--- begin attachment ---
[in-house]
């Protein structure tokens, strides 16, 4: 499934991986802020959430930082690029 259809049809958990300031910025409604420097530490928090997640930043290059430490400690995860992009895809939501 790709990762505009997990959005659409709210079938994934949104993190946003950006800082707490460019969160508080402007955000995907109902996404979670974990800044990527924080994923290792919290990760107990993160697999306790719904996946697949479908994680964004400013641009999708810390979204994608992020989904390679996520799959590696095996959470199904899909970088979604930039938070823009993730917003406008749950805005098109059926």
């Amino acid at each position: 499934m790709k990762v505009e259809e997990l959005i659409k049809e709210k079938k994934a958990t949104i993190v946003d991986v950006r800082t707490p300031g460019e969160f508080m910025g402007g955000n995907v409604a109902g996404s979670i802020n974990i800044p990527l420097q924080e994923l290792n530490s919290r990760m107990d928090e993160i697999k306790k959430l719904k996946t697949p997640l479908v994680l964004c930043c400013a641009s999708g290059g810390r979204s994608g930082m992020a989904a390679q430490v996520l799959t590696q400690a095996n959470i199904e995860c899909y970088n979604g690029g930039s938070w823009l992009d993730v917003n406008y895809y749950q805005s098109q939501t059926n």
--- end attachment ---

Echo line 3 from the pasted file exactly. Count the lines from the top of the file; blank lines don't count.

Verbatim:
């Amino acid at each position: 499934m790709k990762v505009e259809e997990l959005i659409k049809e709210k079938k994934a958990t949104i993190v946003d991986v950006r800082t707490p300031g460019e969160f508080m910025g402007g955000n995907v409604a109902g996404s979670i802020n974990i800044p990527l420097q924080e994923l290792n530490s919290r990760m107990d928090e993160i697999k306790k959430l719904k996946t697949p997640l479908v994680l964004c930043c400013a641009s999708g290059g810390r979204s994608g930082m992020a989904a390679q430490v996520l799959t590696q400690a095996n959470i199904e995860c899909y970088n979604g690029g930039s938070w823009l992009d993730v917003n406008y895809y749950q805005s098109q939501t059926n």